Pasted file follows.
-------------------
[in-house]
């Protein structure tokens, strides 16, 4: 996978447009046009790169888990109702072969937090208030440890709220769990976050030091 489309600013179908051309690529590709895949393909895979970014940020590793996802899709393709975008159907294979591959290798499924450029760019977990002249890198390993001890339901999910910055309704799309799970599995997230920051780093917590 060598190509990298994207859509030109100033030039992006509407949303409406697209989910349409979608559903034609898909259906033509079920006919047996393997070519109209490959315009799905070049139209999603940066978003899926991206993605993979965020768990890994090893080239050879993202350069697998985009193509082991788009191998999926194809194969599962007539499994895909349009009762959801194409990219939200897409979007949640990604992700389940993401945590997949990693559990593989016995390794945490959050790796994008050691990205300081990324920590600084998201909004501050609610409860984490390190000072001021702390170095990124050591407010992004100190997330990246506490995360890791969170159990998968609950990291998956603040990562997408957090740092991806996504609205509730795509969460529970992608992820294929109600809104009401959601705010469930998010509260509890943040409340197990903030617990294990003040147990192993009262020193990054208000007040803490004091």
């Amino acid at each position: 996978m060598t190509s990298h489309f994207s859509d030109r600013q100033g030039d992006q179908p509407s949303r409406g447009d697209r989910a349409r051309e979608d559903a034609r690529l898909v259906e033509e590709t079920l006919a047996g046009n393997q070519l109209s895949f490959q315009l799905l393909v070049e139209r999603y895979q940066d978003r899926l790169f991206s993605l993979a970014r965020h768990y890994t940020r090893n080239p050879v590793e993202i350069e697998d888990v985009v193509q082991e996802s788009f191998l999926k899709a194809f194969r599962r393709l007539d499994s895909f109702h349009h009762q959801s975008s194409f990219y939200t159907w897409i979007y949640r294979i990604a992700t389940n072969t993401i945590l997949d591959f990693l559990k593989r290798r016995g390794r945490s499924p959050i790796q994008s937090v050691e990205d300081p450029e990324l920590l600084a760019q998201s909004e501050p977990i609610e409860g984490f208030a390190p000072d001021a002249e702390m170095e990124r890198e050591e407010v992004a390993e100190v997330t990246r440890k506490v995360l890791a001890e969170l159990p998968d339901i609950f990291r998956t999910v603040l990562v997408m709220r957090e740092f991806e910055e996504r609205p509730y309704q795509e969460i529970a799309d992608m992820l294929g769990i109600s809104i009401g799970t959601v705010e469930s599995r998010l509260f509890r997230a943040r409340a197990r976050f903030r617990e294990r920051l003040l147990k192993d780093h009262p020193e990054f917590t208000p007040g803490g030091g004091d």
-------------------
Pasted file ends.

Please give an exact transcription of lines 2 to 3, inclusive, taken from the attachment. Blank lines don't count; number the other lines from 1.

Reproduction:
């Protein structure tokens, strides 16, 4: 996978447009046009790169888990109702072969937090208030440890709220769990976050030091 489309600013179908051309690529590709895949393909895979970014940020590793996802899709393709975008159907294979591959290798499924450029760019977990002249890198390993001890339901999910910055309704799309799970599995997230920051780093917590 060598190509990298994207859509030109100033030039992006509407949303409406697209989910349409979608559903034609898909259906033509079920006919047996393997070519109209490959315009799905070049139209999603940066978003899926991206993605993979965020768990890994090893080239050879993202350069697998985009193509082991788009191998999926194809194969599962007539499994895909349009009762959801194409990219939200897409979007949640990604992700389940993401945590997949990693559990593989016995390794945490959050790796994008050691990205300081990324920590600084998201909004501050609610409860984490390190000072001021702390170095990124050591407010992004100190997330990246506490995360890791969170159990998968609950990291998956603040990562997408957090740092991806996504609205509730795509969460529970992608992820294929109600809104009401959601705010469930998010509260509890943040409340197990903030617990294990003040147990192993009262020193990054208000007040803490004091």
């Amino acid at each position: 996978m060598t190509s990298h489309f994207s859509d030109r600013q100033g030039d992006q179908p509407s949303r409406g447009d697209r989910a349409r051309e979608d559903a034609r690529l898909v259906e033509e590709t079920l006919a047996g046009n393997q070519l109209s895949f490959q315009l799905l393909v070049e139209r999603y895979q940066d978003r899926l790169f991206s993605l993979a970014r965020h768990y890994t940020r090893n080239p050879v590793e993202i350069e697998d888990v985009v193509q082991e996802s788009f191998l999926k899709a194809f194969r599962r393709l007539d499994s895909f109702h349009h009762q959801s975008s194409f990219y939200t159907w897409i979007y949640r294979i990604a992700t389940n072969t993401i945590l997949d591959f990693l559990k593989r290798r016995g390794r945490s499924p959050i790796q994008s937090v050691e990205d300081p450029e990324l920590l600084a760019q998201s909004e501050p977990i609610e409860g984490f208030a390190p000072d001021a002249e702390m170095e990124r890198e050591e407010v992004a390993e100190v997330t990246r440890k506490v995360l890791a001890e969170l159990p998968d339901i609950f990291r998956t999910v603040l990562v997408m709220r957090e740092f991806e910055e996504r609205p509730y309704q795509e969460i529970a799309d992608m992820l294929g769990i109600s809104i009401g799970t959601v705010e469930s599995r998010l509260f509890r997230a943040r409340a197990r976050f903030r617990e294990r920051l003040l147990k192993d780093h009262p020193e990054f917590t208000p007040g803490g030091g004091d």